Kevin Love has dominated the NBA headlines since LeBron James and Carmelo Anthony signed their new contracts. The All-Star is involved in trade rumors every day, and multiple teams have talked to the Minnesota Timberwolves about possible deals.

It’s not hard to see why Love is so highly coveted. At just 25 years old, He’s proven himself to be among the best players in the NBA.

In two of the last three years, Love has been an All-NBA Second Team Selection, while leading the league in double-doubles. This past season, he ranked fourth in the NBA with 26.1 points per game and third with an average of 12.5 rebounds. His 14.3 win shares put him behind only James and Kevin Durant for the NBA lead.

Love is almost certain to improve whatever team he joins, but the organization that acquires him will be forced to give Minnesota a lot of assets. The Cleveland Cavaliers are reportedly set to trade Andrew Wiggins and Anthony Bennett, both of whom were the No.1 picks in the last two NBA drafts. If the Golden State Warriors want Love, they’ll likely have to part with Klay Thompson, David Lee and Harrison Barnes. The Chicago Bulls might have to send Taj Gibson, Jiimmy Butler and other assets to have a real shot at getting the big man.

Is Love worth trading for at such high a price?

A large part of the reason why Love wants out of Minnesota is because the team has never surrounded him with a strong supporting cast. While Love has never played on a great team, it can’t be overlooked that he’s never even finished above .500 in his six-year career. In 2013-2014, he won 40 games with the Timberwolves, surpassing his high of 31 victories in the previous season.

Love’s impending free agency makes trading for him a risk. The team that acquires the power forward can offer him more money than anyone else, but there’s no guarantee that he’ll re-sign a long-term contract. Love would likely be open to playing alongside James for the rest of his career, but he could choose to sign with a major market over Cleveland, especially since the four-time MVP only has a two-year deal.

Next summer, Love will command a max contract. If any of the three teams that are looking to trade for Love sign him, they might not have any financial flexibility for years. Cleveland would have three max players in Love, James and Kyrie Irving, severely limiting the kind of moves they could make in the future. Golden State and Chicago would both be well over the salary cap after giving Love a nine-figure contract.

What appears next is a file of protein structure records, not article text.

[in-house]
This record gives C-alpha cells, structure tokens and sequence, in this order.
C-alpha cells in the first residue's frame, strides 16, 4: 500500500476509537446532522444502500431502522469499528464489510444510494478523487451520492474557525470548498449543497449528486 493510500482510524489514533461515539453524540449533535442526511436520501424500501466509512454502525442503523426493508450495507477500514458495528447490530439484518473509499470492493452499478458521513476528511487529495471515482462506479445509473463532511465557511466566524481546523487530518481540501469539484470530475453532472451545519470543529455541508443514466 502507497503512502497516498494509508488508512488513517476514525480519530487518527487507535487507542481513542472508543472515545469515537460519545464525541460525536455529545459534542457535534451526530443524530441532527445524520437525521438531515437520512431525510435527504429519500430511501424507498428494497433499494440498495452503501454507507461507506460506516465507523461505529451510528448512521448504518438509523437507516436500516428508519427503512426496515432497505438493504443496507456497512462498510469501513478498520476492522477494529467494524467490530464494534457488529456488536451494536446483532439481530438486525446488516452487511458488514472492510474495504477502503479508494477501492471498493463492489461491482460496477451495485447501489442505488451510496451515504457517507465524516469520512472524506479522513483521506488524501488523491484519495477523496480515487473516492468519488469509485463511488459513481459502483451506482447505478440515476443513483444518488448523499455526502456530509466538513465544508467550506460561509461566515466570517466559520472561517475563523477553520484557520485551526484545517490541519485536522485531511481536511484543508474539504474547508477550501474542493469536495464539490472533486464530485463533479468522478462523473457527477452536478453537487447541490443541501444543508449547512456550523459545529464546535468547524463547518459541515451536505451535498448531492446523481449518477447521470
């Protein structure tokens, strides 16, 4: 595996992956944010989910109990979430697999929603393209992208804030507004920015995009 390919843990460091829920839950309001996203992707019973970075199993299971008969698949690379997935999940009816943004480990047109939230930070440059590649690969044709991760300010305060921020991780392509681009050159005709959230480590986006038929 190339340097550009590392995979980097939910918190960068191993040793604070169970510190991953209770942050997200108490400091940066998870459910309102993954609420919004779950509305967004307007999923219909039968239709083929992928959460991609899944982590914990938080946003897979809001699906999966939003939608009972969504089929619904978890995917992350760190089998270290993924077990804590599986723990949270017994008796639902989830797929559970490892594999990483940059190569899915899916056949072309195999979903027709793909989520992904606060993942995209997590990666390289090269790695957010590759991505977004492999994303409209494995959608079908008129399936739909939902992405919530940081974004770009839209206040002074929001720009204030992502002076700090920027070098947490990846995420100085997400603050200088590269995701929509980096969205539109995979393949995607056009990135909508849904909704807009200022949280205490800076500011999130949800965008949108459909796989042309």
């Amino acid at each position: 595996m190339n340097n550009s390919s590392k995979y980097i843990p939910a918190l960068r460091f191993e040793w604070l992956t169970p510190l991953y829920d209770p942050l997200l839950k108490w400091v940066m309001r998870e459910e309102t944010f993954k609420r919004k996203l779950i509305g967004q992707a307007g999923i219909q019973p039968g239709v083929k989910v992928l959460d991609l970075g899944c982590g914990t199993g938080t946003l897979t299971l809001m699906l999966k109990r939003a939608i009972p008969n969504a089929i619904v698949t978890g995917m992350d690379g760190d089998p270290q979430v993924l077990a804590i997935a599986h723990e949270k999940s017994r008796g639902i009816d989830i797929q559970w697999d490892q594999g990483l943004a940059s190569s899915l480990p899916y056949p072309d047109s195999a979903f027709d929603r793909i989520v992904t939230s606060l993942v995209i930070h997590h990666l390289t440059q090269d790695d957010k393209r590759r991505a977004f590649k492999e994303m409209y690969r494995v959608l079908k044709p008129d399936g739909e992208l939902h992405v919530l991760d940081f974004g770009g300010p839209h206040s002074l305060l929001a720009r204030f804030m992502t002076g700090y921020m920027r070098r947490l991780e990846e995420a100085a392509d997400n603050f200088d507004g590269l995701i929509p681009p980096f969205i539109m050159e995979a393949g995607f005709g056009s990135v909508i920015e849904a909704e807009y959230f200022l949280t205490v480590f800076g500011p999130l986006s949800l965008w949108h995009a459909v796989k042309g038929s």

Those involved in the Kevin Love Sweepstakes have to look no further than the New York Knicks to see how trading multiple assets for an All-Star can backfire. In 2011, New York sent three draft picks and three players under 26 years old to Denver for Carmelo Anthony. The end result was just one playoff-series victory and a losing season in 2013-2014.

The situation surrounding Love, though, appears to be different. While the Knicks were a borderline playoff team at the time of the deal, all three contenders for Love will be legitimate threats next year, even if they can’t complete the trade. Adding Love to Chicago or Cleveland could make either team the favorite to win the 2015 NBA Finals, and Golden State would be projected to improve on its 51-win season from a year ago.

At such a young age, Love should be one of the league’s top stars for years to come. He’s never been to the playoffs, but it might not be fair to judge his ability to become a winner until he joins a better team. Two years ago, Love’s season was cut short by an injury, and the Timberwolves went 9-9 with him healthy. When Love was sidelined, Minnesota was much worse, going 23-42. Even last year, the team went just 1-4 when their best player didn’t suit up.

Love certainly isn’t the perfect player, but he’s much better than anyone Cleveland, Chicago or Golden State would trade to Minnesota. He’s not known for his defensive prowess, but he hasn’t proven to be a detriment on the defensive end. The Timberwolves had a similar defensive rating with Love on and off the court last year.

The possible long-term ramifications of trading young assets for Love could make teams think twice about completing a deal. In the end, though, adding the All-Star could be what puts teams like Cleveland and Chicago over the hump, bringing them a long-awaited championship.